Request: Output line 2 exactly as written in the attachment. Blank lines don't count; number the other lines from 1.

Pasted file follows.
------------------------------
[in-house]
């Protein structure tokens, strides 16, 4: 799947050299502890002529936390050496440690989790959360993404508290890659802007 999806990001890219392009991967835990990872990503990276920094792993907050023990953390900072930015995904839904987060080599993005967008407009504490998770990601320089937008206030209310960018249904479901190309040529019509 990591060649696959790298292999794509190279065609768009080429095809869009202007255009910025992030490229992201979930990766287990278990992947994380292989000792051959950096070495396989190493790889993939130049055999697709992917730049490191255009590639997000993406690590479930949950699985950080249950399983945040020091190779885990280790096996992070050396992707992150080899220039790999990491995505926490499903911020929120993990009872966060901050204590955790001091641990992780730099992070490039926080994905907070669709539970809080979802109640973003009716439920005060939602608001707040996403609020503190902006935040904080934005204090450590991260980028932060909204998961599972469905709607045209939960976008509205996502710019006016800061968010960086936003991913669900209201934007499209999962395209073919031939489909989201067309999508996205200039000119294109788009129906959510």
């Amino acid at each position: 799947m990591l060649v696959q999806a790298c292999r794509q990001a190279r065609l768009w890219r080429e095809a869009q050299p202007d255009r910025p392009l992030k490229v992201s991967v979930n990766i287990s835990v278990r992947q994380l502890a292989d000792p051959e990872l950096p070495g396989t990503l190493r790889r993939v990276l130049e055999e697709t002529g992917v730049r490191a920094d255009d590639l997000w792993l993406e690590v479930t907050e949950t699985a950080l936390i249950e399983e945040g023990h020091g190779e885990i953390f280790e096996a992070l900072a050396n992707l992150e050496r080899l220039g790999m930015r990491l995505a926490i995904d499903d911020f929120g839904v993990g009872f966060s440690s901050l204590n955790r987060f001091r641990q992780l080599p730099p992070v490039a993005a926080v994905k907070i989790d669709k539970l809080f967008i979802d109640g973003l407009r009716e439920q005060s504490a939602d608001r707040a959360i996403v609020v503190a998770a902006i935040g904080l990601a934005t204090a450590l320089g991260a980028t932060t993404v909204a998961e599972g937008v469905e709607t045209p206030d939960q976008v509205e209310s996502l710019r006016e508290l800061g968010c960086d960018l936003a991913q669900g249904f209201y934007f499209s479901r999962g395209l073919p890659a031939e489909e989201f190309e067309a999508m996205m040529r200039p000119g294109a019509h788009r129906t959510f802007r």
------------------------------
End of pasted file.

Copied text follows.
């Protein structure tokens, strides 16, 4: 799947050299502890002529936390050496440690989790959360993404508290890659802007 999806990001890219392009991967835990990872990503990276920094792993907050023990953390900072930015995904839904987060080599993005967008407009504490998770990601320089937008206030209310960018249904479901190309040529019509 990591060649696959790298292999794509190279065609768009080429095809869009202007255009910025992030490229992201979930990766287990278990992947994380292989000792051959950096070495396989190493790889993939130049055999697709992917730049490191255009590639997000993406690590479930949950699985950080249950399983945040020091190779885990280790096996992070050396992707992150080899220039790999990491995505926490499903911020929120993990009872966060901050204590955790001091641990992780730099992070490039926080994905907070669709539970809080979802109640973003009716439920005060939602608001707040996403609020503190902006935040904080934005204090450590991260980028932060909204998961599972469905709607045209939960976008509205996502710019006016800061968010960086936003991913669900209201934007499209999962395209073919031939489909989201067309999508996205200039000119294109788009129906959510």